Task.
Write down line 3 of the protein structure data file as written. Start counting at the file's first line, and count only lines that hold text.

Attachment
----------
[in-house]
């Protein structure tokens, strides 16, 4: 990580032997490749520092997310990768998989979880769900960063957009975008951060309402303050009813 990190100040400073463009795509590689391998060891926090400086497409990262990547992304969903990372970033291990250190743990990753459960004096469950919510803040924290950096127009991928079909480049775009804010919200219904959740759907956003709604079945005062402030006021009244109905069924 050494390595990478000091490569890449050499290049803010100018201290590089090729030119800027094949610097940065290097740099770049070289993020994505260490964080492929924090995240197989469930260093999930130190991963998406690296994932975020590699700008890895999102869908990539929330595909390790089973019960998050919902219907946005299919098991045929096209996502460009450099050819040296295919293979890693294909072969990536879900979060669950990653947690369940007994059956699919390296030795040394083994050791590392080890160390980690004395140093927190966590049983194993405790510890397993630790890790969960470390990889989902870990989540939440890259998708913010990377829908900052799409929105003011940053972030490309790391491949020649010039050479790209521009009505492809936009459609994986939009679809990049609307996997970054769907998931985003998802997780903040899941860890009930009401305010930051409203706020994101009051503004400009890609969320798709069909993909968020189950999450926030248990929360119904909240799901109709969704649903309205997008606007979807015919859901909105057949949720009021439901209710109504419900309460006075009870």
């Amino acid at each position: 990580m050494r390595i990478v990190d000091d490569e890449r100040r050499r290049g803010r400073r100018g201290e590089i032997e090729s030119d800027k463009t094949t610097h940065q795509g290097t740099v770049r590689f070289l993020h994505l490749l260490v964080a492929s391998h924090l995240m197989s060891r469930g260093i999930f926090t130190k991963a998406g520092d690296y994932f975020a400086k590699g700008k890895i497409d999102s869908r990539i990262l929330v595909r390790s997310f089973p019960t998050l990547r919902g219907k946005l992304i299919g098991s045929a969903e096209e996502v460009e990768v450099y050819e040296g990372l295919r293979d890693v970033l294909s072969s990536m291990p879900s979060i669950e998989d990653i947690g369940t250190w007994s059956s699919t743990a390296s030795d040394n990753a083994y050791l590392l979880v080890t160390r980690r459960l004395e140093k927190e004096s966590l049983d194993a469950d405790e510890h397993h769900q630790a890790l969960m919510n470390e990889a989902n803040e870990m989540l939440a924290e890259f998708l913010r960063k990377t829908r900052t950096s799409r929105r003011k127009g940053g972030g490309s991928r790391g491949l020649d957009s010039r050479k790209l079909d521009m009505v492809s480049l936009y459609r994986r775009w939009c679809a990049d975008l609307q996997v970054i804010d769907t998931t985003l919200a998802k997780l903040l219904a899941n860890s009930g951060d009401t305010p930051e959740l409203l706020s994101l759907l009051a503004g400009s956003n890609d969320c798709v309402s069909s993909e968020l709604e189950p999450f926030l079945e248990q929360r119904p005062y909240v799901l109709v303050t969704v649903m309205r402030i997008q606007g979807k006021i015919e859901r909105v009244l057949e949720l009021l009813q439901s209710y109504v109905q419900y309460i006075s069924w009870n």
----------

């Amino acid at each position: 990580m050494r390595i990478v990190d000091d490569e890449r100040r050499r290049g803010r400073r100018g201290e590089i032997e090729s030119d800027k463009t094949t610097h940065q795509g290097t740099v770049r590689f070289l993020h994505l490749l260490v964080a492929s391998h924090l995240m197989s060891r469930g260093i999930f926090t130190k991963a998406g520092d690296y994932f975020a400086k590699g700008k890895i497409d999102s869908r990539i990262l929330v595909r390790s997310f089973p019960t998050l990547r919902g219907k946005l992304i299919g098991s045929a969903e096209e996502v460009e990768v450099y050819e040296g990372l295919r293979d890693v970033l294909s072969s990536m291990p879900s979060i669950e998989d990653i947690g369940t250190w007994s059956s699919t743990a390296s030795d040394n990753a083994y050791l590392l979880v080890t160390r980690r459960l004395e140093k927190e004096s966590l049983d194993a469950d405790e510890h397993h769900q630790a890790l969960m919510n470390e990889a989902n803040e870990m989540l939440a924290e890259f998708l913010r960063k990377t829908r900052t950096s799409r929105r003011k127009g940053g972030g490309s991928r790391g491949l020649d957009s010039r050479k790209l079909d521009m009505v492809s480049l936009y459609r994986r775009w939009c679809a990049d975008l609307q996997v970054i804010d769907t998931t985003l919200a998802k997780l903040l219904a899941n860890s009930g951060d009401t305010p930051e959740l409203l706020s994101l759907l009051a503004g400009s956003n890609d969320c798709v309402s069909s993909e968020l709604e189950p999450f926030l079945e248990q929360r119904p005062y909240v799901l109709v303050t969704v649903m309205r402030i997008q606007g979807k006021i015919e859901r909105v009244l057949e949720l009021l009813q439901s209710y109504v109905q419900y309460i006075s069924w009870n």